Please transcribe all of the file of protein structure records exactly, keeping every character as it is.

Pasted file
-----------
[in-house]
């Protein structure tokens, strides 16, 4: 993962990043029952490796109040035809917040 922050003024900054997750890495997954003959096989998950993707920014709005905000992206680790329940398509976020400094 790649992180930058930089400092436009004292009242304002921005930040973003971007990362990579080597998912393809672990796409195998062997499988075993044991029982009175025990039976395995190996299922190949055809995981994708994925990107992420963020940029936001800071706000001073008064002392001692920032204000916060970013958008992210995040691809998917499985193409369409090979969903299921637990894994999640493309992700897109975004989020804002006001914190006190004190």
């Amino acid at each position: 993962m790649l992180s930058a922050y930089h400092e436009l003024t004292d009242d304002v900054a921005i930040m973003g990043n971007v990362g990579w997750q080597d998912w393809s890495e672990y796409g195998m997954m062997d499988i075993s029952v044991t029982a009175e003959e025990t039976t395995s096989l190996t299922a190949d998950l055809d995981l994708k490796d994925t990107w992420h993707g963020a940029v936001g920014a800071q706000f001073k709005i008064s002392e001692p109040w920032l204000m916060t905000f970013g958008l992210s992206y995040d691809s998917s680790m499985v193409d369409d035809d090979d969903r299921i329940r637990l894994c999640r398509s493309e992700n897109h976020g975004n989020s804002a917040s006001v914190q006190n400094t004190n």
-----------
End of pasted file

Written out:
[in-house]
């Protein structure tokens, strides 16, 4: 993962990043029952490796109040035809917040 922050003024900054997750890495997954003959096989998950993707920014709005905000992206680790329940398509976020400094 790649992180930058930089400092436009004292009242304002921005930040973003971007990362990579080597998912393809672990796409195998062997499988075993044991029982009175025990039976395995190996299922190949055809995981994708994925990107992420963020940029936001800071706000001073008064002392001692920032204000916060970013958008992210995040691809998917499985193409369409090979969903299921637990894994999640493309992700897109975004989020804002006001914190006190004190």
């Amino acid at each position: 993962m790649l992180s930058a922050y930089h400092e436009l003024t004292d009242d304002v900054a921005i930040m973003g990043n971007v990362g990579w997750q080597d998912w393809s890495e672990y796409g195998m997954m062997d499988i075993s029952v044991t029982a009175e003959e025990t039976t395995s096989l190996t299922a190949d998950l055809d995981l994708k490796d994925t990107w992420h993707g963020a940029v936001g920014a800071q706000f001073k709005i008064s002392e001692p109040w920032l204000m916060t905000f970013g958008l992210s992206y995040d691809s998917s680790m499985v193409d369409d035809d090979d969903r299921i329940r637990l894994c999640r398509s493309e992700n897109h976020g975004n989020s804002a917040s006001v914190q006190n400094t004190n």